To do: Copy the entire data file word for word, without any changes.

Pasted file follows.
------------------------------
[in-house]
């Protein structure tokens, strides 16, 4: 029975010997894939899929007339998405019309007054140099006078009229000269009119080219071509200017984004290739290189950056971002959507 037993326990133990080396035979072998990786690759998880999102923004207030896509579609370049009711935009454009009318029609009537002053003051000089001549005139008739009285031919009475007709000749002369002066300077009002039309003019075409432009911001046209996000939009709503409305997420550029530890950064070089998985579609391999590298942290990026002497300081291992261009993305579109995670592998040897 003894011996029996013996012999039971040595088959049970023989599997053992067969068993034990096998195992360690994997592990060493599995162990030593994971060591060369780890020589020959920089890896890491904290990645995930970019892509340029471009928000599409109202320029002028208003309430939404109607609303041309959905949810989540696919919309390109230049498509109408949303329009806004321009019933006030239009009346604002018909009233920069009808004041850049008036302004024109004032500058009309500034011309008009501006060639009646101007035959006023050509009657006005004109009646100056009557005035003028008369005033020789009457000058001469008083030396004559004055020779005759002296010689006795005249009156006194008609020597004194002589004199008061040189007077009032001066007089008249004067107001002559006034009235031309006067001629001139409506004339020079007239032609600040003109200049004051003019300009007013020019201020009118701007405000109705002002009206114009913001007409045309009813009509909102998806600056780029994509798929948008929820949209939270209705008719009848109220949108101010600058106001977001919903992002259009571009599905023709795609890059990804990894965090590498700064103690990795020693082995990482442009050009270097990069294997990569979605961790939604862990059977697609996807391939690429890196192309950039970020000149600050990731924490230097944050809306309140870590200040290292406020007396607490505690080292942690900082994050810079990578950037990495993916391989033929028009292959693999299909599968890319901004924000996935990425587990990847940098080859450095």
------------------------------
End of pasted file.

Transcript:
[in-house]
């Protein structure tokens, strides 16, 4: 029975010997894939899929007339998405019309007054140099006078009229000269009119080219071509200017984004290739290189950056971002959507 037993326990133990080396035979072998990786690759998880999102923004207030896509579609370049009711935009454009009318029609009537002053003051000089001549005139008739009285031919009475007709000749002369002066300077009002039309003019075409432009911001046209996000939009709503409305997420550029530890950064070089998985579609391999590298942290990026002497300081291992261009993305579109995670592998040897 003894011996029996013996012999039971040595088959049970023989599997053992067969068993034990096998195992360690994997592990060493599995162990030593994971060591060369780890020589020959920089890896890491904290990645995930970019892509340029471009928000599409109202320029002028208003309430939404109607609303041309959905949810989540696919919309390109230049498509109408949303329009806004321009019933006030239009009346604002018909009233920069009808004041850049008036302004024109004032500058009309500034011309008009501006060639009646101007035959006023050509009657006005004109009646100056009557005035003028008369005033020789009457000058001469008083030396004559004055020779005759002296010689006795005249009156006194008609020597004194002589004199008061040189007077009032001066007089008249004067107001002559006034009235031309006067001629001139409506004339020079007239032609600040003109200049004051003019300009007013020019201020009118701007405000109705002002009206114009913001007409045309009813009509909102998806600056780029994509798929948008929820949209939270209705008719009848109220949108101010600058106001977001919903992002259009571009599905023709795609890059990804990894965090590498700064103690990795020693082995990482442009050009270097990069294997990569979605961790939604862990059977697609996807391939690429890196192309950039970020000149600050990731924490230097944050809306309140870590200040290292406020007396607490505690080292942690900082994050810079990578950037990495993916391989033929028009292959693999299909599968890319901004924000996935990425587990990847940098080859450095």